Small boats crisis latest: Labour MPs will be instructed to vote against Illegal Migration Bill

The Conservatives have announced a controversial new bill, aimed at taking back control of the UK's borders.

Prime Minister Rishi Sunak and Home Secretary Suella Braverman have unveiled a controversial new bill aimed at stopping illegal migrants across the channel (Image: Kim Mogg / NationalWorld / Getty)Prime Minister Rishi Sunak and Home Secretary Suella Braverman have unveiled a controversial new bill aimed at stopping illegal migrants across the channel (Image: Kim Mogg / NationalWorld / Getty)
Prime Minister Rishi Sunak and Home Secretary Suella Braverman have unveiled a controversial new bill aimed at stopping illegal migrants across the channel (Image: Kim Mogg / NationalWorld / Getty)

The finer details of the Conservative's proposed new Illegal Migration Bill remain a little foggy, with the Prime Minister refusing to be drawn on questions about when he would stop small boat crossings, and whether trafficking victims who arrived via illegal means would be protected.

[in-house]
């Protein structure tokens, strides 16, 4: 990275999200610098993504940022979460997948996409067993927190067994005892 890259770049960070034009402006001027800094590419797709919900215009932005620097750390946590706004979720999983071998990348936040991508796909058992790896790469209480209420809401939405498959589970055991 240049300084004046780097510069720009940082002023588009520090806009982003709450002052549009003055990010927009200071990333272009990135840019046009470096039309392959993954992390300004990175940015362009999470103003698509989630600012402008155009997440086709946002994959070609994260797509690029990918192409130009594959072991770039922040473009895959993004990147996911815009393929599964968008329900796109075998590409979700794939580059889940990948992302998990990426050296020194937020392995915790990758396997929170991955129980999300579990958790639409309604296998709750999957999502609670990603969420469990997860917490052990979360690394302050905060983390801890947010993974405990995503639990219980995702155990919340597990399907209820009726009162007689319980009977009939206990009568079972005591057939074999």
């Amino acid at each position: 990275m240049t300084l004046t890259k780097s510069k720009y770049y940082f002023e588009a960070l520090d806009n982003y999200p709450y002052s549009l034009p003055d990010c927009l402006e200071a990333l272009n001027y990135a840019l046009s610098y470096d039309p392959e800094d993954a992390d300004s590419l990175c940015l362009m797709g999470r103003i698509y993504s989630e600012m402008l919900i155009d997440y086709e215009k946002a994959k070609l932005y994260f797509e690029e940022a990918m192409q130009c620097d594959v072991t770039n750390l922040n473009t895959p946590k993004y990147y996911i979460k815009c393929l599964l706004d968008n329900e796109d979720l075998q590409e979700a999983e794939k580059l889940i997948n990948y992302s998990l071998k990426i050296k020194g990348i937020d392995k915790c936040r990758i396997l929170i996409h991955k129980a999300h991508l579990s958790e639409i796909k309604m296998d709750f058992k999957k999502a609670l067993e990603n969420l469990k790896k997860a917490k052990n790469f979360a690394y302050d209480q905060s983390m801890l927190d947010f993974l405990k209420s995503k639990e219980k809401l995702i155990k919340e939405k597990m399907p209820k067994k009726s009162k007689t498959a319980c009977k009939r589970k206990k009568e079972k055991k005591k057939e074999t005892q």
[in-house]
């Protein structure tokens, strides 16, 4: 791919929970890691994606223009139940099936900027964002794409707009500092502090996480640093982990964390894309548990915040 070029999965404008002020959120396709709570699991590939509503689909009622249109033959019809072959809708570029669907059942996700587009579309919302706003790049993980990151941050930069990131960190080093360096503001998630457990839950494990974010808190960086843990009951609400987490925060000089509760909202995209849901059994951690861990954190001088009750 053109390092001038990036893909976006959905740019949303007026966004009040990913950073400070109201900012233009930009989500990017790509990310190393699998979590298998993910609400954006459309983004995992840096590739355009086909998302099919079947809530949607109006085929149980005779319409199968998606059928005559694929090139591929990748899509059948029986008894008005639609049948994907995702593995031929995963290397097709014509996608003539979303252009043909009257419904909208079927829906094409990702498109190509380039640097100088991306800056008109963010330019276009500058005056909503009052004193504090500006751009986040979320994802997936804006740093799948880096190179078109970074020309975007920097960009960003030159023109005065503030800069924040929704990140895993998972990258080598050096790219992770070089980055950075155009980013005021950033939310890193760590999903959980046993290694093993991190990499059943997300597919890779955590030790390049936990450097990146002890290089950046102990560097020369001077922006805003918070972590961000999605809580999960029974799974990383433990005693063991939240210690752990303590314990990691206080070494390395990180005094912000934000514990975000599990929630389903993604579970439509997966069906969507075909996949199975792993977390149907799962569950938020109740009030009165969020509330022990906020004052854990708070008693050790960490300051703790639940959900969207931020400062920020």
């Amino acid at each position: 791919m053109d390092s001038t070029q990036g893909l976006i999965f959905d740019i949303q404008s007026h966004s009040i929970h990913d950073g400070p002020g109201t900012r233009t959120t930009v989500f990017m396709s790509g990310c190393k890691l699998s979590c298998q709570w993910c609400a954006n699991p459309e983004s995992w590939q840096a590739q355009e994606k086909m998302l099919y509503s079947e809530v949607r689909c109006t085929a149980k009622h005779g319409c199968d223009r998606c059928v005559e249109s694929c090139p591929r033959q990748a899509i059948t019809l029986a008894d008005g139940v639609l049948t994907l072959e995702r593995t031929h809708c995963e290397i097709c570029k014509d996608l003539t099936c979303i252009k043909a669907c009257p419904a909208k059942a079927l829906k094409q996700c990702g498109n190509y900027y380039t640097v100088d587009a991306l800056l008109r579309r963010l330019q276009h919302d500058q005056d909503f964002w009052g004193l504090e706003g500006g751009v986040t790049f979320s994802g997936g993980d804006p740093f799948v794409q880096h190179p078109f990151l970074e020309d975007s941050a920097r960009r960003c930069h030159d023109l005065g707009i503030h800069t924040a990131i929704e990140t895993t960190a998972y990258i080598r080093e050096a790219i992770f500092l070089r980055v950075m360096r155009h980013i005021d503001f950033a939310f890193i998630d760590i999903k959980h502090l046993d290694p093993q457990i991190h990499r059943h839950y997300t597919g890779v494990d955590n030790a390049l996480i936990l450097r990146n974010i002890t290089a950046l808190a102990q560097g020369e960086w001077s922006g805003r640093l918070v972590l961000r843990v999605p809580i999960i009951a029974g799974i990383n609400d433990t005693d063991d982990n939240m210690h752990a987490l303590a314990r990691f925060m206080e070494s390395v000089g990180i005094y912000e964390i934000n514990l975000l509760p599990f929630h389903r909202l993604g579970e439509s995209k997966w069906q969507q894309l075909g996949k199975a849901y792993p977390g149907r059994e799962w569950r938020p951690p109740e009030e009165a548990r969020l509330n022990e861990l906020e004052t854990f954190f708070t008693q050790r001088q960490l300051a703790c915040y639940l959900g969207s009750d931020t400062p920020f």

Home Secretary Suella Braverman and Prime Minister Rishi Sunak formally unveiled their plans on Tuesday to remove and ban asylum seekers from re-entry if they arrive in the UK through illegal means. The Prime Minister had made a promise to the British people, that anyone entering the country illegally would be detained and "swiftly removed", and this Bill would fulfil that promise, Braverman said.

At the Prime Minister's question time on Wednesday, Sunak butted heads with opposition MPs, as he was grilled on the Government's track record on illegal immigration and on sending people found ineligible for asylum back.

Labour leader Sir Keir Starmer slammed the plans as nothing new, and said they have been tried before - and failed. “I voted against his legislation last time because I said it wouldn’t work, since it became law the numbers have gone up, he’s proved me right. The Prime Minister says they will detain people who aren’t eligible to claim asylum here and then return them. Well, they already tried that under the last legislation.”